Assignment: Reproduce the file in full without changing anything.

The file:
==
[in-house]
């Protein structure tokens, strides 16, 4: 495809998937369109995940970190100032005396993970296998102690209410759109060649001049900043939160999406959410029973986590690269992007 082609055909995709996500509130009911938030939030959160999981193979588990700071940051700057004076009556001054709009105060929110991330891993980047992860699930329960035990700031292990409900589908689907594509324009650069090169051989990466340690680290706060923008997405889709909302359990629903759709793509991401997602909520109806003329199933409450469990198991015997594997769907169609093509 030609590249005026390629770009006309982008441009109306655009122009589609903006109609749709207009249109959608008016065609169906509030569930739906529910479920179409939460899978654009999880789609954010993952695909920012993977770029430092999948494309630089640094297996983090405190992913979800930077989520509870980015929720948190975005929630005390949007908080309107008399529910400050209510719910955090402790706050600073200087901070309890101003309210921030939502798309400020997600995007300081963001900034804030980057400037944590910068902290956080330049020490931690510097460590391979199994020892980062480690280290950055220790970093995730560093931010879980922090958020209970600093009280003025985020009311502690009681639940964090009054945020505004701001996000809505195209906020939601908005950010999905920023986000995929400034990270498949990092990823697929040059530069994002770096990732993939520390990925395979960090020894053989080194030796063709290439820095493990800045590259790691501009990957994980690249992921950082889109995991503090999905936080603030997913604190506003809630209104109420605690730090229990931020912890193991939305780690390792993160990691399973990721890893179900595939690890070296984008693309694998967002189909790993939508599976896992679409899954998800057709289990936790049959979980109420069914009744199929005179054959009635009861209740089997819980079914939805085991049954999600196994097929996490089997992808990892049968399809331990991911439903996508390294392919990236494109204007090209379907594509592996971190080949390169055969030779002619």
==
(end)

[in-house]
């Protein structure tokens, strides 16, 4: 495809998937369109995940970190100032005396993970296998102690209410759109060649001049900043939160999406959410029973986590690269992007 082609055909995709996500509130009911938030939030959160999981193979588990700071940051700057004076009556001054709009105060929110991330891993980047992860699930329960035990700031292990409900589908689907594509324009650069090169051989990466340690680290706060923008997405889709909302359990629903759709793509991401997602909520109806003329199933409450469990198991015997594997769907169609093509 030609590249005026390629770009006309982008441009109306655009122009589609903006109609749709207009249109959608008016065609169906509030569930739906529910479920179409939460899978654009999880789609954010993952695909920012993977770029430092999948494309630089640094297996983090405190992913979800930077989520509870980015929720948190975005929630005390949007908080309107008399529910400050209510719910955090402790706050600073200087901070309890101003309210921030939502798309400020997600995007300081963001900034804030980057400037944590910068902290956080330049020490931690510097460590391979199994020892980062480690280290950055220790970093995730560093931010879980922090958020209970600093009280003025985020009311502690009681639940964090009054945020505004701001996000809505195209906020939601908005950010999905920023986000995929400034990270498949990092990823697929040059530069994002770096990732993939520390990925395979960090020894053989080194030796063709290439820095493990800045590259790691501009990957994980690249992921950082889109995991503090999905936080603030997913604190506003809630209104109420605690730090229990931020912890193991939305780690390792993160990691399973990721890893179900595939690890070296984008693309694998967002189909790993939508599976896992679409899954998800057709289990936790049959979980109420069914009744199929005179054959009635009861209740089997819980079914939805085991049954999600196994097929996490089997992808990892049968399809331990991911439903996508390294392919990236494109204007090209379907594509592996971190080949390169055969030779002619």